Tuesday, April 19, 2011

The Luu Cu dig

Our visit to Luu Cu attracted lots of attention
With Tra Vinh province known for its Khmer pagodas and Khmer-speaking population, it perhaps comes as no surprise that we also came across a set of brick ruins whilst undertaking our tour of the province last October. Known as Luu Cu, excavations unveiled in 1986, a huge brick-built building, though only the rectangular foundations remain today, but enough evidence was collated to suggest that it was a site of worship when it was erected in the 1st century AD during the time of the Funan empire, with further evidence to suggest there was a 2nd construction in the 5th century. Pre-Angkorian of course, though there are no Angkor-style remains in the Mekong Delta that I'm aware of. Archaeologists found yoni, linga, religious items made of sandstone, crystal rock, gold and brass, though none of these are kept at the site today. What does remain are the laid-bare foundations, with a few bricks featuring floral patterns, underneath a large covering, a sign in Vietnamese, a guest-book for visitors to sign and most of the village children, who came out to join our investigation, and of course, pose for photos. Luu Cu is about 40kms southwest of Tra Vinh and just a stone's throw from the Luu Cuu II pagoda.
A substantial brick-built rectangular place of worship remains at Luu Cu
Excavations have revealed this site dates back to Funan and the 1st century AD
A more formal team photo at the site of Luu Cu

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OpenID alisonincambodia said...

Nice photos Andy! Although one correction, it doesn't pre-date Angkor Borei. The cemetery at Vat Komnou in Angkor Borei has been dated to at least 200 BC and other radiocarbon dates show the site has been occupied since the fifth or fourth century BC!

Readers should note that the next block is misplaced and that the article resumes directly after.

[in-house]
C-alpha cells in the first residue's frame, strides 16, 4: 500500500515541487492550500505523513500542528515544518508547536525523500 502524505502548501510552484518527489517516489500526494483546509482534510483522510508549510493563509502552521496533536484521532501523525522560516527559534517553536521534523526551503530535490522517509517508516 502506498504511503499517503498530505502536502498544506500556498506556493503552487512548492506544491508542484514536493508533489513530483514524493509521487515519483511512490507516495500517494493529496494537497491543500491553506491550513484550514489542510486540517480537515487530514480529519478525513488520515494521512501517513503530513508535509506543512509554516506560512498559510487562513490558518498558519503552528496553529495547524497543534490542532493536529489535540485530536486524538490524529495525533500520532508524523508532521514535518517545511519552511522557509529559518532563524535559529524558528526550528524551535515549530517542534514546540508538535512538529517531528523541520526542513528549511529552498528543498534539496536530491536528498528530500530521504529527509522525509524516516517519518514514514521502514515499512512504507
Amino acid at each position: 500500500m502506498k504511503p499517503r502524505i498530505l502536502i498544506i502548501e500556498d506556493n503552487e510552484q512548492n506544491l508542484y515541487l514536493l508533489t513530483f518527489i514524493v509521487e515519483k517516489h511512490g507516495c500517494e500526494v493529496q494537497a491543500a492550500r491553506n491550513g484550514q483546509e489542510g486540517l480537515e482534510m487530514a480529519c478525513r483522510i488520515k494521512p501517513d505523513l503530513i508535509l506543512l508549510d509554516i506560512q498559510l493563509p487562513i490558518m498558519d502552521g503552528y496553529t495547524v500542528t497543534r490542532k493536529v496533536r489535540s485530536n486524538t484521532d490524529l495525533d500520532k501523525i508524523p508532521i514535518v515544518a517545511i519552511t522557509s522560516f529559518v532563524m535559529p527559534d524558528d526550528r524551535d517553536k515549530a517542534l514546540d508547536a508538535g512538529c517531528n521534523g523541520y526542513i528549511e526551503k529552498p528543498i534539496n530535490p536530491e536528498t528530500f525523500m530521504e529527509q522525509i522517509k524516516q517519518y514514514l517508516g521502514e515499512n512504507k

April 20, 2011 at 3:03 AM  
Blogger Andy Brouwer said...

Thanks Alison. Duly noted. Glad to see you will be heading back this way later in the year.

April 20, 2011 at 9:22 AM  
Blogger Adam Bray said...

Cool! How many temple buildings did there seem to be at the site. Looks a lot like ruins at Cat Tien: http://bit.ly/hDXNL3

April 22, 2011 at 4:45 PM  
Blogger Andy Brouwer said...

This was a single site as far as I was aware, almost lost amongst the homes and gardens of the surrounding houses in the village of Luu Cu. The amount of brickwork and foundations revealed by previous excavations would suggest a sizeable structure once stood at the site, perhaps the size of a large pagoda that you might find at one of the bigger Khmer monasteries in the province. I didn't manage to glean where the items that were uncovered were being held (ie. what museum) so I wasn't able to see the exhibits that they unearthed....which would've been interesting.
The sign outside the site was in Vietnamese and we went past it once before we actually spotted it. It was literally sitting between two normal houses. Once we stopped the car and got out, the village children appeared from nowhere and almost completely overwhelmed us. They were great fun and the while experience, meeting some of the villagers, etc, was one of our most memorable moments in the province (and there were many).
I really really enjoyed my time in Trav Vinh and Soc Trang provinces.

April 22, 2011 at 5:41 PM  
Blogger Adam Bray said...

Sounds cool. Glad to see they are making some effort to take care of it. So many times I manage to locate old archaeological sites further north, only to find after "archaeologists" scrounged anything "valuable" that they leave the site fallow and its destroyed by local farmers. Bye-bye thousands of years-old temple ruins...

April 24, 2011 at 8:54 PM  

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